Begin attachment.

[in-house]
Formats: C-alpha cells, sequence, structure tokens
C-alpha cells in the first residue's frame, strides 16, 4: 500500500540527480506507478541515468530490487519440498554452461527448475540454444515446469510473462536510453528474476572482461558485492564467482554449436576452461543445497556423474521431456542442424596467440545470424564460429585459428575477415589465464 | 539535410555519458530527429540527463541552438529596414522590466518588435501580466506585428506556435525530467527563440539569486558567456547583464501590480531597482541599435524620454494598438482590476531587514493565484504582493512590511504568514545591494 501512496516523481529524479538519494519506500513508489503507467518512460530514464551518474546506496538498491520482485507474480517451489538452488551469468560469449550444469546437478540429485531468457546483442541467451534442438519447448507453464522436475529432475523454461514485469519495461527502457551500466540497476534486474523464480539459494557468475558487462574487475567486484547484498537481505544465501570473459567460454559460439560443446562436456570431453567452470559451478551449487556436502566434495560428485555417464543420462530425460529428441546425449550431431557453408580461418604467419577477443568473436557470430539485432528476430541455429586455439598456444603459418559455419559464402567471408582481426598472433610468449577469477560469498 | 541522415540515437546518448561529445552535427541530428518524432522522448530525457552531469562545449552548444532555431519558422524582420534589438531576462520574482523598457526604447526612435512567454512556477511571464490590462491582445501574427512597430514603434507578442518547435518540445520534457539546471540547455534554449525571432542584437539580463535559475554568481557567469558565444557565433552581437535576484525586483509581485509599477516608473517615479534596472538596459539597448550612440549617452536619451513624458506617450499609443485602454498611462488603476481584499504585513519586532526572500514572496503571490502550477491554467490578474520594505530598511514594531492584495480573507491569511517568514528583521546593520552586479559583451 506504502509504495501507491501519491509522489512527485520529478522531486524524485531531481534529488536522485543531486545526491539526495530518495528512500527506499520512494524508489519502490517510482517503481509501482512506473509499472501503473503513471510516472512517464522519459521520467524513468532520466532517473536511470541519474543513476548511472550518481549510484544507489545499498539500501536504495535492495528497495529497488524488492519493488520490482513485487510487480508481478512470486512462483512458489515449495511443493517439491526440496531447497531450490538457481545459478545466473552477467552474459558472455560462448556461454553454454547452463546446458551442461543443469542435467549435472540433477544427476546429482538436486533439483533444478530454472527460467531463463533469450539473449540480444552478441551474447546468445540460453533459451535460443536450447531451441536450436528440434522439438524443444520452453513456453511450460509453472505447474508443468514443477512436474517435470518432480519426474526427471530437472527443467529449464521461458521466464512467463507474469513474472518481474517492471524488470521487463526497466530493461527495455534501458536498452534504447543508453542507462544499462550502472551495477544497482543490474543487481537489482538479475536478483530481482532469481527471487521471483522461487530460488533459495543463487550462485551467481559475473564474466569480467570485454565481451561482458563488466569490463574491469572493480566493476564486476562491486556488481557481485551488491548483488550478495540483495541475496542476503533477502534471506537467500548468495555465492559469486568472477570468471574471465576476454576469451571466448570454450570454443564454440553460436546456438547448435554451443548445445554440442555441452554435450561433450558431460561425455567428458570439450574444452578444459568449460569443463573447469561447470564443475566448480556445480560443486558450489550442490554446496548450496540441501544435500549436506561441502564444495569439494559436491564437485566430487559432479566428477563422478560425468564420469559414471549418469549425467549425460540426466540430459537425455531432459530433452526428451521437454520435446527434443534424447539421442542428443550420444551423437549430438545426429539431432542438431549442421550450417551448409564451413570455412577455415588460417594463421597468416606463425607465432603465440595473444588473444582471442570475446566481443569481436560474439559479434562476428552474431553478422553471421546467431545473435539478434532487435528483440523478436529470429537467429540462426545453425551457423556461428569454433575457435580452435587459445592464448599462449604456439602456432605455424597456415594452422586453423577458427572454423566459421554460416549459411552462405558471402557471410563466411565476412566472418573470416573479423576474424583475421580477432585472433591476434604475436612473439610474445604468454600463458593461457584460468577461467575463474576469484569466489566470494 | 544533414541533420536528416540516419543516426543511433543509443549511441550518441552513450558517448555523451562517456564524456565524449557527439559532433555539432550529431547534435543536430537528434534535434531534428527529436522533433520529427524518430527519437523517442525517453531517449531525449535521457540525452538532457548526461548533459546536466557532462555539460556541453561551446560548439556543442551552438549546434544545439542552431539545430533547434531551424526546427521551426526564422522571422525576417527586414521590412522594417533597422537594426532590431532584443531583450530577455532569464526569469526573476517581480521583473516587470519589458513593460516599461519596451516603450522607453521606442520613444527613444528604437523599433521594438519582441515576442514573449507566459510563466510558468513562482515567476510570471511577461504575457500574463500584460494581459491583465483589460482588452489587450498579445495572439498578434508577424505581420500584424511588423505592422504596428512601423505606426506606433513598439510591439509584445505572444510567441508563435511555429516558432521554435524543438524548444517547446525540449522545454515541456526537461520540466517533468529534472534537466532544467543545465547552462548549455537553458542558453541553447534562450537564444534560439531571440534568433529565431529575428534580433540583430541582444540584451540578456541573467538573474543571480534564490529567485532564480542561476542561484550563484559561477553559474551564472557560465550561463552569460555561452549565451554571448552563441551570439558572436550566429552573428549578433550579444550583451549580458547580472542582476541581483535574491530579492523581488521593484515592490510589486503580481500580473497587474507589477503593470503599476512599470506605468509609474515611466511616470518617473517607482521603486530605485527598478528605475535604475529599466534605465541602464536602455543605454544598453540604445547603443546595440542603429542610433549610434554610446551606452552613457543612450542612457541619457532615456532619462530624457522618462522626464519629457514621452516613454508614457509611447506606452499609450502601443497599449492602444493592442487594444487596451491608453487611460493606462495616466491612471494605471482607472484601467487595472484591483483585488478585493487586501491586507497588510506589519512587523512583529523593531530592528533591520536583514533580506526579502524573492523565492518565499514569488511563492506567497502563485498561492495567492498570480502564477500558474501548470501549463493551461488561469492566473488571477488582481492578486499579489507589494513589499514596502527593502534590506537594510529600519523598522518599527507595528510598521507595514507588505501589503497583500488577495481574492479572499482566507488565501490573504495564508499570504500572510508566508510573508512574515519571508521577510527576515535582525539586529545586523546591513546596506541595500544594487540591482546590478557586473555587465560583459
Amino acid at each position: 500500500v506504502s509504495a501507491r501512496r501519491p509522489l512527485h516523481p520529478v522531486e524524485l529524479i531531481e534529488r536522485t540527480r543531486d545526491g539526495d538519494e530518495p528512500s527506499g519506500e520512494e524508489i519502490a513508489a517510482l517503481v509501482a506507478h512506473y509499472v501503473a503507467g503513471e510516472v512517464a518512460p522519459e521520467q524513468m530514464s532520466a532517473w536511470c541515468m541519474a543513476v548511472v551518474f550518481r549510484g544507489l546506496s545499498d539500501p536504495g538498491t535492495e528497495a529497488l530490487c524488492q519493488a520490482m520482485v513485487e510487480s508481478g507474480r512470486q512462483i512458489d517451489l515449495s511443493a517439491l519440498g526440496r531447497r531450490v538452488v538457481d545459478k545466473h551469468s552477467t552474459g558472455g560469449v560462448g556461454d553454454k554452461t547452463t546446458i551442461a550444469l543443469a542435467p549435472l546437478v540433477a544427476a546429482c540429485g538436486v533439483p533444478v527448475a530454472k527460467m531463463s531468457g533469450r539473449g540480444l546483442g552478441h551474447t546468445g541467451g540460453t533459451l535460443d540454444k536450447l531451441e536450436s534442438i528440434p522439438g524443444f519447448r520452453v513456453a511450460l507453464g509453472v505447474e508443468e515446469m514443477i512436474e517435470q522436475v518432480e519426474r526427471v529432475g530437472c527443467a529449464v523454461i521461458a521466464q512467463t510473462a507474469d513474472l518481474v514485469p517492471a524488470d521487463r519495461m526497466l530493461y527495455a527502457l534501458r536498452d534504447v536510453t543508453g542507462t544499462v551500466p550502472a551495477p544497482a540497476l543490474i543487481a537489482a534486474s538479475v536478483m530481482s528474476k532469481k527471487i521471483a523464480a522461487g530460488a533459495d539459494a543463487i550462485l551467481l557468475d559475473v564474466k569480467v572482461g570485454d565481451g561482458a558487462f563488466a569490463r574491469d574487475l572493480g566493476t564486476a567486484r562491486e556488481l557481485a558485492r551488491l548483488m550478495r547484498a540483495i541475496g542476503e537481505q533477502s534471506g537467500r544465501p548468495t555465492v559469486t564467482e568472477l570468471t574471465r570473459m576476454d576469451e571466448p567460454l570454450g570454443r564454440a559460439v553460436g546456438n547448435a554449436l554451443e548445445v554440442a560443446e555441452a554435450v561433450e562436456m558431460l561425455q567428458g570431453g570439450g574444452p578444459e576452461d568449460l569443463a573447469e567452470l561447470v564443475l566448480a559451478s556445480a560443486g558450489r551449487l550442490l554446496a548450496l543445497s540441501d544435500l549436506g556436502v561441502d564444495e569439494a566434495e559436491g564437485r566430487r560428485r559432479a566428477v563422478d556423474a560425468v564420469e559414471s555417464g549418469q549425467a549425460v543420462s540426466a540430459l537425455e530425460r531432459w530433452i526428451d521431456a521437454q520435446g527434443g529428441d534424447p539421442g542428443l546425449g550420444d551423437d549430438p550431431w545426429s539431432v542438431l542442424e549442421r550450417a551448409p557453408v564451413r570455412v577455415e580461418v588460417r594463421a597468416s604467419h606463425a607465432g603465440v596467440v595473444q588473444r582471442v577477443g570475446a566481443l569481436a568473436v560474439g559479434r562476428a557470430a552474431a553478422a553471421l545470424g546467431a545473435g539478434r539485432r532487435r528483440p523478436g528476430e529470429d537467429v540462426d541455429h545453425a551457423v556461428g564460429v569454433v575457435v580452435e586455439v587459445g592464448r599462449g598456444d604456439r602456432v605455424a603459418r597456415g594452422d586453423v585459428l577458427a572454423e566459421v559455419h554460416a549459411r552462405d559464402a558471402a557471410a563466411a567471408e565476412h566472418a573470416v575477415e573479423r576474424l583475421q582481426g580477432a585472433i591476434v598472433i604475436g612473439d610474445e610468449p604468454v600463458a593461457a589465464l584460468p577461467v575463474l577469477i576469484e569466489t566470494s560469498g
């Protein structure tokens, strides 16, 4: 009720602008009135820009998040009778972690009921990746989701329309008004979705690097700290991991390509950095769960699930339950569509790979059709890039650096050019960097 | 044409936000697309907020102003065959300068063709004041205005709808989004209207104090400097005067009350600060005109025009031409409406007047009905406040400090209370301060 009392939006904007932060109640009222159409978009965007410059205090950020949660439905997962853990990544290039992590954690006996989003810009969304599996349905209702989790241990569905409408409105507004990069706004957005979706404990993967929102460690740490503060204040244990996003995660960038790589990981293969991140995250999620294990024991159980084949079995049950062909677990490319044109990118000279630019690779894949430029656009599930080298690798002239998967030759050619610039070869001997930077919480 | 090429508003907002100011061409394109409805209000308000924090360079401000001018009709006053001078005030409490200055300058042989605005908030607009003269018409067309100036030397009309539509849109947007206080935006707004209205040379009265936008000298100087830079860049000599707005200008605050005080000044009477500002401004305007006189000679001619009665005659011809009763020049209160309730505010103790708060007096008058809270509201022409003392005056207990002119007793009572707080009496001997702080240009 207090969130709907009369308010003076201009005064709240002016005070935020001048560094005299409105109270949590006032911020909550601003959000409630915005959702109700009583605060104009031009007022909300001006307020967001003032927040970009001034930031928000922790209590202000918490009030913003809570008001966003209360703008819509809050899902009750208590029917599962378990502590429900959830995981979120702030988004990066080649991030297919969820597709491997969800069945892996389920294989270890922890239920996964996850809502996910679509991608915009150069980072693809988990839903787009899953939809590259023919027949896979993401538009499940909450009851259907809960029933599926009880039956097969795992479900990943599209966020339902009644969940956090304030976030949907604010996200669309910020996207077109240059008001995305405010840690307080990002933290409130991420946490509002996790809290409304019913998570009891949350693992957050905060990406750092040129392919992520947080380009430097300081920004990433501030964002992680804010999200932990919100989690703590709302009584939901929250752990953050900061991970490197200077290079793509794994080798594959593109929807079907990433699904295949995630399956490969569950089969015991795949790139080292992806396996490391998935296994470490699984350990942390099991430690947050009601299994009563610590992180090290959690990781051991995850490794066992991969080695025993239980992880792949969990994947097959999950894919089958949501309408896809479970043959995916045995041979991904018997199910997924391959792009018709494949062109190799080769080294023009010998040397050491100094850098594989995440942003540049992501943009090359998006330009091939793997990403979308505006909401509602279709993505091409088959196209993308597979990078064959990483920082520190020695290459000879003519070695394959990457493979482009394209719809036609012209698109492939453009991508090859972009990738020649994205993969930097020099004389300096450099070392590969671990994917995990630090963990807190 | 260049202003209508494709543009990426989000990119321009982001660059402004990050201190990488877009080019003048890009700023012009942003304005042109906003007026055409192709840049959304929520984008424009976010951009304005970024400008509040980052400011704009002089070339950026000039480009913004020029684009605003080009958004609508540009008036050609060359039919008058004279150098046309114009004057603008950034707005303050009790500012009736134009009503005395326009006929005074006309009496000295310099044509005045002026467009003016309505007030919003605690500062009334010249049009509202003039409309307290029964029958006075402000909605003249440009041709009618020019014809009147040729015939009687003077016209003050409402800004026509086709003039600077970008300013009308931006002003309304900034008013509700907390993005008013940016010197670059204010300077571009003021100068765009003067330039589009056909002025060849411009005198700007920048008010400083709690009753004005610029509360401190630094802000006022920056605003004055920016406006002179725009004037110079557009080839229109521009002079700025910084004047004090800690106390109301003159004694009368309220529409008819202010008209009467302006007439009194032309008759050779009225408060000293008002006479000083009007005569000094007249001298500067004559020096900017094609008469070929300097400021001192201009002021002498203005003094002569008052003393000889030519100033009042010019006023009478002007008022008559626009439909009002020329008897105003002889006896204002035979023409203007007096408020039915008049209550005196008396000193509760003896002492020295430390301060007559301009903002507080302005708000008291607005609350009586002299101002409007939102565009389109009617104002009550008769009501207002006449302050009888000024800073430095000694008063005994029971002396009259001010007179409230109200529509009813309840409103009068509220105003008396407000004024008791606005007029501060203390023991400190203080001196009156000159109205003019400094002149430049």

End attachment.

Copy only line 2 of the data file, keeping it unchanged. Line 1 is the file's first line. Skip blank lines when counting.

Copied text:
Formats: C-alpha cells, sequence, structure tokens